MILAN, ITALY- A Chinese herbal remedy known as “horny goat weed” may indeed live up to its name as a natural version of Viagra.
Italian researchers report that laboratory studies show that the compound has the potential to treat erectile dysfunction, and possibly with fewer side effects than its pharmaceutical cousin.
“No in-vivo studies in an animal model have been performed at this regard, so a lot of work must be done. We would like to test in vivo [with animals] the molecule to understand if it really works in humans,” said study lead author Mario Dell’Agli, of the University of Milan’s laboratory of pharmacognosy. “At this stage of the research, we cannot say if the molecule we have synthesized possesses less side effects with respect to Viagra. However, this derivative seems to be in vitro [in lab tests] more selective than Viagra, because it targets [an enzyme involved in blood flow to the penis] more precisely.”
The study was expected to be published in the Oct. 24 issue of the Journal of Natural Products, a publication of the American Chemical Society.
Viagra (sildenafil) is one of several prescription medications available and widely prescribed for erectile dysfunction, a condition that affects an estimated 18 million men in the United States. Viagra and other drugs like it can cause side effects such as headache, stomach problems and visual disturbances.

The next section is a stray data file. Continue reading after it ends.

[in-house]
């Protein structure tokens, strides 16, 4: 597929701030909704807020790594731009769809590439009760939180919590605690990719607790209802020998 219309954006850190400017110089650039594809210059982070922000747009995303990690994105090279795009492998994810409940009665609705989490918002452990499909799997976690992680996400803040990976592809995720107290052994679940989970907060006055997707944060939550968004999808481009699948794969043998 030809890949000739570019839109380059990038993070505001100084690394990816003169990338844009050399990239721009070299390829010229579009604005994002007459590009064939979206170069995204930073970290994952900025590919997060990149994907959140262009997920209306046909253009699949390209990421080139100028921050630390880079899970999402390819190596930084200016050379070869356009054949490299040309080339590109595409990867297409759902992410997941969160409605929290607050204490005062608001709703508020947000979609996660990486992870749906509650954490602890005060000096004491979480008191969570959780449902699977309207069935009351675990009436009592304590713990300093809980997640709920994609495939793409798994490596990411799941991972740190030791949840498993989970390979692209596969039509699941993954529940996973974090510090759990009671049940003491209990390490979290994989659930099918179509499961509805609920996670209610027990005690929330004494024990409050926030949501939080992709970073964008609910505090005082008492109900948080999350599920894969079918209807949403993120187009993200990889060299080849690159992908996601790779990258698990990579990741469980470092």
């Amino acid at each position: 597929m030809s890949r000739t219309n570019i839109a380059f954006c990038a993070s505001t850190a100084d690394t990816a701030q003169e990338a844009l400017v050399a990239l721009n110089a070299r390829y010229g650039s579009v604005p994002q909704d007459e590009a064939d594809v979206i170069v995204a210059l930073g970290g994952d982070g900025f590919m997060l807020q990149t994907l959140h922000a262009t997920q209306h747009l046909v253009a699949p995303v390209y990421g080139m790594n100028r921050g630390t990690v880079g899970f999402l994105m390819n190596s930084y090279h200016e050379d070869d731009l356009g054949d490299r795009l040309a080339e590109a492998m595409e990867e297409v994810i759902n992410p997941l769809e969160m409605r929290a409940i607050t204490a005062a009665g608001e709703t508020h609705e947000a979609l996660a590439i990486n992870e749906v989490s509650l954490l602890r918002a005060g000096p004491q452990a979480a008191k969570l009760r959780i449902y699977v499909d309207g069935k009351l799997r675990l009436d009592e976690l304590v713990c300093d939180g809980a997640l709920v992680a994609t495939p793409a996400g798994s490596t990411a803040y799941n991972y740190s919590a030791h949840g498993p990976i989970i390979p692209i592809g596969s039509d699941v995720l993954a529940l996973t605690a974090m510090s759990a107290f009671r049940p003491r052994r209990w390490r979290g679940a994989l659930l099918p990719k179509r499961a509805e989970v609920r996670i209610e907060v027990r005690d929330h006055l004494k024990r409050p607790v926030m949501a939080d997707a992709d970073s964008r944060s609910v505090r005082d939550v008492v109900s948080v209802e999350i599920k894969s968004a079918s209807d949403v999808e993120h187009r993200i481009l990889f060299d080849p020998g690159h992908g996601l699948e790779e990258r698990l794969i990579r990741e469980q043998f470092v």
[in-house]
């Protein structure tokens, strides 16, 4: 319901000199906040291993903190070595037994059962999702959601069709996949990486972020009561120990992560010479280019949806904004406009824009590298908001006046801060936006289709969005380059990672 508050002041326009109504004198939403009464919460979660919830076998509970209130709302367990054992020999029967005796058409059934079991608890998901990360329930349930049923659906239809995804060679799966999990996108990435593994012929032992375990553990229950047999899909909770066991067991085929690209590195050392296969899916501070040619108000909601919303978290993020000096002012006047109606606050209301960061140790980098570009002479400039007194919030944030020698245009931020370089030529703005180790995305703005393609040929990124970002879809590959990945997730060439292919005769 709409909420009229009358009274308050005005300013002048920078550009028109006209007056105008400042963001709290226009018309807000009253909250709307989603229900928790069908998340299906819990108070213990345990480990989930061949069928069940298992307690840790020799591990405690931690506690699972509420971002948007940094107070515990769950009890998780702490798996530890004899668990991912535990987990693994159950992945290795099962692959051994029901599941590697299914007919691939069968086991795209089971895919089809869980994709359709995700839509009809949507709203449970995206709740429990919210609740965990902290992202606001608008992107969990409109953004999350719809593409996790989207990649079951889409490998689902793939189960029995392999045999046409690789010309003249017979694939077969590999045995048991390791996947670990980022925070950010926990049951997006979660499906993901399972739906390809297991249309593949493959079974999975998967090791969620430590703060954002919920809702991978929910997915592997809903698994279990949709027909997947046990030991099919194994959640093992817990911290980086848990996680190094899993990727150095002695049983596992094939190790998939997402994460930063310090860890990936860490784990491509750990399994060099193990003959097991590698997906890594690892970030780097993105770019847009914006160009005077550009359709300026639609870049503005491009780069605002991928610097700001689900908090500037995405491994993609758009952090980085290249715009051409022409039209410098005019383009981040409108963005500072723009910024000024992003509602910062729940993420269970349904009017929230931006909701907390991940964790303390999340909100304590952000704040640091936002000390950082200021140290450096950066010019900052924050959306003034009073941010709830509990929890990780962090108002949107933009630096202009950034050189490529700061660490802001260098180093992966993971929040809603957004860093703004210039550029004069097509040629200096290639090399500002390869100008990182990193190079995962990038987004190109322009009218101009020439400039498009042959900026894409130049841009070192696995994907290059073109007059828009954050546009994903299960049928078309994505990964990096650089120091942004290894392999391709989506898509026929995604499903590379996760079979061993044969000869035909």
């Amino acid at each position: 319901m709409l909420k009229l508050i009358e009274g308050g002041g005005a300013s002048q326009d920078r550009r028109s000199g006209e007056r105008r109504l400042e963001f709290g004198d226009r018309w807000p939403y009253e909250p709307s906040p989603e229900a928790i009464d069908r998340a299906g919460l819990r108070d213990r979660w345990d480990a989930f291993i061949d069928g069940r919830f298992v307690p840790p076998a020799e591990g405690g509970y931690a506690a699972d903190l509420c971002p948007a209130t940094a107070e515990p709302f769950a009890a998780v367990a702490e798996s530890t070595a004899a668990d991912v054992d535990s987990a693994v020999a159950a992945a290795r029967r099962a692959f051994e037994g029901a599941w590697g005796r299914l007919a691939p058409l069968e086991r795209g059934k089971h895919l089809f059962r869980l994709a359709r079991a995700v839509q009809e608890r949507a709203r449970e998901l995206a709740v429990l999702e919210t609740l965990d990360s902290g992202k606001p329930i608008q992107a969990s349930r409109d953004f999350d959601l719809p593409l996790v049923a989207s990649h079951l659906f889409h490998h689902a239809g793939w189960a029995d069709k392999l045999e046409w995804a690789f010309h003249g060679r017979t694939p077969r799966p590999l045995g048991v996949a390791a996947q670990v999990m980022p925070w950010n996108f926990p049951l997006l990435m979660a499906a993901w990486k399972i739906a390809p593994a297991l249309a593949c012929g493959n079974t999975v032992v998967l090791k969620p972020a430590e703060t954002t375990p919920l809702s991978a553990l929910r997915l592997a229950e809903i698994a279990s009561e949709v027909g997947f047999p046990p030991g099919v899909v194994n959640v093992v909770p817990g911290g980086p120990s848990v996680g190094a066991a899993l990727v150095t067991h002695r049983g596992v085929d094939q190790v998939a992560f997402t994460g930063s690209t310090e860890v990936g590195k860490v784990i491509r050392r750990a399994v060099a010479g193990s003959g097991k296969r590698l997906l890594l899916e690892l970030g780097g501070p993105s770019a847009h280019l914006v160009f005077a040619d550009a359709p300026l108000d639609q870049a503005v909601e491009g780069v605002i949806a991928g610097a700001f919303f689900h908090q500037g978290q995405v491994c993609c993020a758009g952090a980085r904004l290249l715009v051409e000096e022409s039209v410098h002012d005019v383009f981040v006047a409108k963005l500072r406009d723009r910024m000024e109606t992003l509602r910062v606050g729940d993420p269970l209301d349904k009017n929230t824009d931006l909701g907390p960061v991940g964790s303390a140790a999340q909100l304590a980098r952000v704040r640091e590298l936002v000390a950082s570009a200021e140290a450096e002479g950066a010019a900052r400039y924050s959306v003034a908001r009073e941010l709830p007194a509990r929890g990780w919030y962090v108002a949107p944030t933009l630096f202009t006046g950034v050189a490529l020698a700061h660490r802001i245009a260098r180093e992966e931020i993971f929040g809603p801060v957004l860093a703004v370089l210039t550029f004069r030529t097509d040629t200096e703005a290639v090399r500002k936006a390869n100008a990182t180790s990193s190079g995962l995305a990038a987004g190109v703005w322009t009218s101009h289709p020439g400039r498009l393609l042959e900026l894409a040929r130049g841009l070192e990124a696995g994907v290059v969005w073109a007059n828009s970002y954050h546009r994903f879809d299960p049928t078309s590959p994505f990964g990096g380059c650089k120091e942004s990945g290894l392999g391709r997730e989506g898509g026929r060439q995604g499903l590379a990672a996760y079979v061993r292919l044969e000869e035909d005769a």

Horny goat weed, hailing primarily from southern China, has a long history as an aphrodisiac.
As part of a new screening program to find natural alternatives to Viagra, the study authors analyzed a number of herbal extracts long used for male impotence, including Ferula hermonis or Lebanese Viagra; Cinnamomum cassia or Chinese cinnamon; as well as Epimedium brevicornum aka horny goat weed. All three extracts are reputed to improve sexual performance.
The main active component of each extract was tested against an enzyme known as phosphodiesterase-5A1 (PDE5A1), which regulates blood supply to the penis. Inhibition of this enzyme results in more blood flow to the penis, resulting in an erection.
Icariin, the active ingredient of horny goat weed, inhibited PDE5A1 to a greater degree than the other compounds tested.
“The novelty of this work is the new molecule we have synthesized by icariin,” Dell’Agli said. “It is derived by chemical modifications of the structure of icariin, which is the active ingredient purified from E. brevicornum (horny goat weed). The mechanism by which the molecule we have found might work in humans is the inhibition of phosphodiesterase 5 (PDE 5) in the corpus cavernosum [erectile tissue in the penis], which is the mechanism by which Viagra works. This is an in vitro study. It can be considered a pre-clinical study.”